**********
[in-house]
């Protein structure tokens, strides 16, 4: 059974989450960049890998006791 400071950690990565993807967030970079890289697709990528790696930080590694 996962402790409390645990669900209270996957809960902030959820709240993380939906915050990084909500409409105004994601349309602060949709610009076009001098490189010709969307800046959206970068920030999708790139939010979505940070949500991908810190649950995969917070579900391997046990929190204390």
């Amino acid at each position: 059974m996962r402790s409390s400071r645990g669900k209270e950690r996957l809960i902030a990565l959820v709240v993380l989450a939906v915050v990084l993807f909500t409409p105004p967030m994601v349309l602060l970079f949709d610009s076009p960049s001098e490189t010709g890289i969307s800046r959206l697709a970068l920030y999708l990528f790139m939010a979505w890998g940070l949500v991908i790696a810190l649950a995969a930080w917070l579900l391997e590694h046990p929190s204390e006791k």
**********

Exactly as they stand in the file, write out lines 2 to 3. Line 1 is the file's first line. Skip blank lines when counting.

């Protein structure tokens, strides 16, 4: 059974989450960049890998006791 400071950690990565993807967030970079890289697709990528790696930080590694 996962402790409390645990669900209270996957809960902030959820709240993380939906915050990084909500409409105004994601349309602060949709610009076009001098490189010709969307800046959206970068920030999708790139939010979505940070949500991908810190649950995969917070579900391997046990929190204390």
């Amino acid at each position: 059974m996962r402790s409390s400071r645990g669900k209270e950690r996957l809960i902030a990565l959820v709240v993380l989450a939906v915050v990084l993807f909500t409409p105004p967030m994601v349309l602060l970079f949709d610009s076009p960049s001098e490189t010709g890289i969307s800046r959206l697709a970068l920030y999708l990528f790139m939010a979505w890998g940070l949500v991908i790696a810190l649950a995969a930080w917070l579900l391997e590694h046990p929190s204390e006791k």